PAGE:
Wednesday, August 28, 2013
Survey - RSVP - Reform Matters Conference Call September 2013 (9/12/2013) - National Women's Law Center
The first day of class, I give my students the U.S. Census Bureau's "Global Aging Quiz". It's a great way to get them thinking about the kinds of issues raised by demographic aging. I use the quiz to provide a context for my introduction to elder law (Chapter 1 of my casebook)...and to get them used to the idea of interactive discussion and participation. It works--kind of.
Access the quiz via U.S. Census Bureau (Kinsella, et al.) An Aging World (2009) (pp. 5-6).
The August issue of the e-Journal from the ABA Commission on Law and Aging is now circulating. It is a particularly rich issue of Bifocal, including articles on the critical importance of evidence-based priorities for support of legal services, comparative state information on use of POLST forms, and a report on funding of 11 new legal service projects by the Administration on Aging.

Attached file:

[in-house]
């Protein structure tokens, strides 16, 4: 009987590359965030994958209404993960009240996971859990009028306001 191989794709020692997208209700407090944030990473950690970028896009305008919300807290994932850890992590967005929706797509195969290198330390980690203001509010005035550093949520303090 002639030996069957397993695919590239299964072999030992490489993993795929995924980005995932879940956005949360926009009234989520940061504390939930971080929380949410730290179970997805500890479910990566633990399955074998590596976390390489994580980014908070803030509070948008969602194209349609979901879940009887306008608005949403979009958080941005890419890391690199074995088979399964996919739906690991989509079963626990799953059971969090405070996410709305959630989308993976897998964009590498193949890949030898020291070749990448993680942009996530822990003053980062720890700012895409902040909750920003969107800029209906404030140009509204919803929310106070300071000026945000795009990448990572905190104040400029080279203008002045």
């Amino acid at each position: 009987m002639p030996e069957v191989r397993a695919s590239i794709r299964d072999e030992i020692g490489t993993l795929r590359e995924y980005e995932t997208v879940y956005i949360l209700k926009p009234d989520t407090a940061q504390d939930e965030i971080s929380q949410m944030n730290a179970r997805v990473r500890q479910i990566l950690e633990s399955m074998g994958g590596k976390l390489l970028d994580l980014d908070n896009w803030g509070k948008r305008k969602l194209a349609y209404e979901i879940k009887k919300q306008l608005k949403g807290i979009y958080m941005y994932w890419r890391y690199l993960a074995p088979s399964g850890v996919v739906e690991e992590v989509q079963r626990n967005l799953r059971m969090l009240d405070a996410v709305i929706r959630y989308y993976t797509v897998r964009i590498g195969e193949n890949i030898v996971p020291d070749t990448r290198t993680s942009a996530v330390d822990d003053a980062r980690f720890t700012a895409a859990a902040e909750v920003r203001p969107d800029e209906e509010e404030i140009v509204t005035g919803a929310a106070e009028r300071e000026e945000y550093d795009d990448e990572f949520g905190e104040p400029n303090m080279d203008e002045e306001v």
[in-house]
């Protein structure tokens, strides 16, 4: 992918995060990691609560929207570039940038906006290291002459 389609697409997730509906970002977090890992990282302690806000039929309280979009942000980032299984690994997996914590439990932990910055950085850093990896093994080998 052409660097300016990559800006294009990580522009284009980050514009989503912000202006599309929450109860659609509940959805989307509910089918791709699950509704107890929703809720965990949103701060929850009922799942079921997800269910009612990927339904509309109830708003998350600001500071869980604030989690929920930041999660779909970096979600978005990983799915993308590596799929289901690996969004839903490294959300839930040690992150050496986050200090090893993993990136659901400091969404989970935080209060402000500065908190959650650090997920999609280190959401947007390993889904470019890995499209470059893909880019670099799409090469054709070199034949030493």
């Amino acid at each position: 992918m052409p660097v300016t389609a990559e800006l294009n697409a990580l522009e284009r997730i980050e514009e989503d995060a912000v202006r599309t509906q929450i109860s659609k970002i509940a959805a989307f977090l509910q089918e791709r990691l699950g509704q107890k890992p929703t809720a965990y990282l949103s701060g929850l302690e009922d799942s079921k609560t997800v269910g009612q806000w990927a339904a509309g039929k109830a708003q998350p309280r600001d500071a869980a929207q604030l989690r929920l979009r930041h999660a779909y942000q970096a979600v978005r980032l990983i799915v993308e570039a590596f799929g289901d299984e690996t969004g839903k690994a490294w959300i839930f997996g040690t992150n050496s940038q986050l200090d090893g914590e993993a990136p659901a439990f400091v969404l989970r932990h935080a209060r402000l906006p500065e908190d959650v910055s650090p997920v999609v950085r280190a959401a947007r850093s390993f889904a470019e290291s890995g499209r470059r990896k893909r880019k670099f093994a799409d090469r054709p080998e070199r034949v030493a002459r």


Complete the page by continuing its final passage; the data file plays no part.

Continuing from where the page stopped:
My favorite article, however, is by Charlie Sabatino, titled "Eight Advance Care Planning Lessons That Took Me Thirty Years to Learn." I suspect seasoned elder law attorneys might join me in concluding that this article should be mandatory reading for all general practitioners (and health care providers?!). The over-simplified reliance on "form book"living wills needs to be changed. As Sir Charles implies, lawyers can be part of the solution and should be less a part of the problem.
Any additional observations on the practical problems with advance care directives?
Please feel free to comment below!